Joan calls the Manhattan townhouse where Geraldine Page (Sarah Paulson) and her husband Rip Torn (Cash Black) are living (the doorbell outside of their home supposedly read “Torn/Page”). Crawford intimidates first Page and then Anne Bancroft (Serinda Swan) into letting her accept for them should they win, and it is clear that both women understand how badly Joan needs this attention, which is why they both say yes to her. Lange is the most Joan-like she has ever been in this episode and really emphasizes Crawford’s physical rigidity, her piss-elegant diction, her frosty warrior surface, and the insecurities and pain roiling away underneath it.
Taking advice from costumer Edith Head, Joan decides to go to the Oscars all in silver and wears a silver dress, silver nails, and even a dusting of silver in her hair. Her friend and former director George Cukor (John Rubinstein) tries to persuade Joan to forgo her attempted revenge on Davis and tells her, “Joannie, you’re bigger than this.” But Lange’s Joan just looks at Cukor very sadly and says, “No I’m not,” all on one breath, and in her lowest vocal tone. It is at this moment that Lange really catches the tragic flaw in Crawford: that she could never forgive or forget a slight, either perceived or actual.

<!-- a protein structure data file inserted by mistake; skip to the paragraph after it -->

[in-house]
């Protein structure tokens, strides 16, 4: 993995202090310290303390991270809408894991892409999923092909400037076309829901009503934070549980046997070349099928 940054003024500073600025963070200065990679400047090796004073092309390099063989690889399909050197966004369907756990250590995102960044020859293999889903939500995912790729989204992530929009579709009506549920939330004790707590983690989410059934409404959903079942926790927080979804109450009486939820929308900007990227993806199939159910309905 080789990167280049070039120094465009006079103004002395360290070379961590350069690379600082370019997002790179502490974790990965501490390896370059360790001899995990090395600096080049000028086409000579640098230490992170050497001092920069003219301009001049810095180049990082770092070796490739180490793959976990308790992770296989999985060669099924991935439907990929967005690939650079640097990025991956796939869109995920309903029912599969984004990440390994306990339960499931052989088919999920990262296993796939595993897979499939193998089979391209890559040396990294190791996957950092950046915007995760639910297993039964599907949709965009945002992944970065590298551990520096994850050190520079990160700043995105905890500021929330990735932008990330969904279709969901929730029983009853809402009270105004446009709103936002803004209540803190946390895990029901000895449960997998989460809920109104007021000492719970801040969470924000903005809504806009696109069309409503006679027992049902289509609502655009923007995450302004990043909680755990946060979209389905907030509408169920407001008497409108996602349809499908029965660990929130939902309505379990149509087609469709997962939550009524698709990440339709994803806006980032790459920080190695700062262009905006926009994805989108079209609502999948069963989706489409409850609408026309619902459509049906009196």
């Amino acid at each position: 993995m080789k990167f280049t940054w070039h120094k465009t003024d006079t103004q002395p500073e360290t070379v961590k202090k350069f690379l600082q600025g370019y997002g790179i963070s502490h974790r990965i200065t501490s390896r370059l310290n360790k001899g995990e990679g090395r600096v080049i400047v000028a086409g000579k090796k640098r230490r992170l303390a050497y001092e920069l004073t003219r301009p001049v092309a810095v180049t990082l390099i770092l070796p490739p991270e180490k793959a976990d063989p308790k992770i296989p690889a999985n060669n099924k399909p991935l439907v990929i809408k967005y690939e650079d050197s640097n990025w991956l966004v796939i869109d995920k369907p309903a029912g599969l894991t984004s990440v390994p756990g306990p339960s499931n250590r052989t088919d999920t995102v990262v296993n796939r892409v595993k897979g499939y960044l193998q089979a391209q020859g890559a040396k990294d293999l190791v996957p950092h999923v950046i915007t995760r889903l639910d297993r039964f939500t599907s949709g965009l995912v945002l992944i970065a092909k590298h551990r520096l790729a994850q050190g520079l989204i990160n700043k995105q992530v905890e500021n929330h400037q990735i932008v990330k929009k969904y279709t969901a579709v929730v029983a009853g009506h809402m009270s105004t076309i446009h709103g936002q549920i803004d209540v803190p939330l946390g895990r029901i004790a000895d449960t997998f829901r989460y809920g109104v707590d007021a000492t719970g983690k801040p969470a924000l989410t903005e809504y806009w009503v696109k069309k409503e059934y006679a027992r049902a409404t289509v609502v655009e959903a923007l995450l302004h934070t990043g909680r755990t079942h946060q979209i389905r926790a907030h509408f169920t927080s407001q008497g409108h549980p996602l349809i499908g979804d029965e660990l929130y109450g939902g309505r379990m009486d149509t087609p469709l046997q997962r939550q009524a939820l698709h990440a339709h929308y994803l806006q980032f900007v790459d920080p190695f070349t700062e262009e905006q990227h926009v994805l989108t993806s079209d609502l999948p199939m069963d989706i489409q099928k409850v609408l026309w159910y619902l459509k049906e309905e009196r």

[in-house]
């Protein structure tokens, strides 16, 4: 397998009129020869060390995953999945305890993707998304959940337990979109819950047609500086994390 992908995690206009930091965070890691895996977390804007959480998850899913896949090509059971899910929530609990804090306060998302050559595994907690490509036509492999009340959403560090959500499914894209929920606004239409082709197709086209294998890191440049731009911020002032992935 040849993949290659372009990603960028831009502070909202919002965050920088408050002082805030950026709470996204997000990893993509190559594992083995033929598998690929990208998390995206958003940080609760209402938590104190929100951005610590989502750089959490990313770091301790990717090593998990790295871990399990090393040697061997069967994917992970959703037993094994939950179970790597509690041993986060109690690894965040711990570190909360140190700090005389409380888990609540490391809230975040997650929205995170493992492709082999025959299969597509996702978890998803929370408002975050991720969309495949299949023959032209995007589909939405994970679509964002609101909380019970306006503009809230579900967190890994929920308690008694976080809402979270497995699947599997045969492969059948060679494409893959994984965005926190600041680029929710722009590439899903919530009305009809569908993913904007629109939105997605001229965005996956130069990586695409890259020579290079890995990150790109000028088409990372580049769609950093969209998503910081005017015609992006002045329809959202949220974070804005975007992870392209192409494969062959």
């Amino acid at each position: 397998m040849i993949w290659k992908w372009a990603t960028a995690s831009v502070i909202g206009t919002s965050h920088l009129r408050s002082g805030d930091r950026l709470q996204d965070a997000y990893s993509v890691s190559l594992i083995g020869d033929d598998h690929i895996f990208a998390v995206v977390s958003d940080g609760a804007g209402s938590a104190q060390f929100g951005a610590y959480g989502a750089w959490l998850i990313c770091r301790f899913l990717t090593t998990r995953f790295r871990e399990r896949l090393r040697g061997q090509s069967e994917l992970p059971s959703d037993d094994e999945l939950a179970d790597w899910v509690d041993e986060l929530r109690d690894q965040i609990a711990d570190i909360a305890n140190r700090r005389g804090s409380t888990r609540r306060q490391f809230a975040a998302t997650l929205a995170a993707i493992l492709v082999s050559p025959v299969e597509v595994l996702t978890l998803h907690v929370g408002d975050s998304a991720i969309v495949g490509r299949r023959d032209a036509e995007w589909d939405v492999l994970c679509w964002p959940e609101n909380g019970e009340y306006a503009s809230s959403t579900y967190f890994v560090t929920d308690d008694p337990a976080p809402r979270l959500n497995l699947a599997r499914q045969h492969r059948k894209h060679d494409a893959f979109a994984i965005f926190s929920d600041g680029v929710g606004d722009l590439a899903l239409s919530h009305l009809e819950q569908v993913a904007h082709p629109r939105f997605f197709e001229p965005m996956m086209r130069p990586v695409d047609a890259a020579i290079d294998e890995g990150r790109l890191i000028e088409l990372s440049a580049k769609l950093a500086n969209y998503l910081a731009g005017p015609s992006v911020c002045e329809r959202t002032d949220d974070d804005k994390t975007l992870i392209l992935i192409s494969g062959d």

This is a mournful scene, but Lange’s Crawford is also hilarious here when she commandeers the green room at the Oscars as her own private lounge and blithely tells supporting actress victor Patty Duke (Paris Verra), “An Oscar winner at 17… the only way to go is down!” When Joan walks out to present Best Director, Lange physically embodies Crawford in full battleship mode, ramrod straight and utterly tense, both intimidating and a little absurd.
Creator Ryan Murphy directed this episode himself, and he indulges in a very long take where we see Joan sweep all the way through the back of the auditorium with Best Director winner David Lean behind her as she walks herself to the other side of the stage in case she needs to accept the Best Actress award. (Funniest moment here: when Lange’s Joan gives a man at a urinal a friendly pat on the back! This is a woman who is never not networking.) We see Joan and Bette waiting to hear the winner’s name, and it is clear that Joan needs the spotlight far more than Bette.
What’s particularly impressive about Lange’s work here, finally, is that she herself does not seem to be a performer who cares that much about awards. (Just go to YouTube and look at the coltish, diffident way that Lange accepted her own two Oscars.) And yet she is able to imagine what it would be like to be a woman for whom an Oscar is everything—even if it isn’t actually her own—as Joan glides back onto the stage to accept the award for Bancroft.
Somehow Susan Sarandon’s Bette and her own desire for the award gets lost in the shuffle here beside all the fascinatingly contradictory impulses of Lange’s Crawford, who ends this episode alone in her bedroom with two Oscars, one of her own and one borrowed, in a slumped posture that suggests just how empty this victory has been for her.